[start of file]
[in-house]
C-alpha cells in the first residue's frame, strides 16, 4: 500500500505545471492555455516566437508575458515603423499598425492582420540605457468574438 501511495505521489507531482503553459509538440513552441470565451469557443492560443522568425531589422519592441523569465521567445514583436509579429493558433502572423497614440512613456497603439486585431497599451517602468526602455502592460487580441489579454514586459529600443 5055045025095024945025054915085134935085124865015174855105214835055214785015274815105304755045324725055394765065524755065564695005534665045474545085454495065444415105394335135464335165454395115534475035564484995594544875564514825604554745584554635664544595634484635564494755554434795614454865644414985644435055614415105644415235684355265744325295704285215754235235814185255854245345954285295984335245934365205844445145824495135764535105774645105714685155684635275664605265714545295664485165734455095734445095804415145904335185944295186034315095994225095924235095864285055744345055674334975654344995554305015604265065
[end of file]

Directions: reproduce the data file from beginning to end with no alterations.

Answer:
[in-house]
C-alpha cells in the first residue's frame, strides 16, 4: 500500500505545471492555455516566437508575458515603423499598425492582420540605457468574438 501511495505521489507531482503553459509538440513552441470565451469557443492560443522568425531589422519592441523569465521567445514583436509579429493558433502572423497614440512613456497603439486585431497599451517602468526602455502592460487580441489579454514586459529600443 5055045025095024945025054915085134935085124865015174855105214835055214785015274815105304755045324725055394765065524755065564695005534665045474545085454495065444415105394335135464335165454395115534475035564484995594544875564514825604554745584554635664544595634484635564494755554434795614454865644414985644435055614415105644415235684355265744325295704285215754235235814185255854245345954285295984335245934365205844445145824495135764535105774645105714685155684635275664605265714545295664485165734455095734445095804415145904335185944295186034315095994225095924235095864285055744345055674334975654344995554305015604265065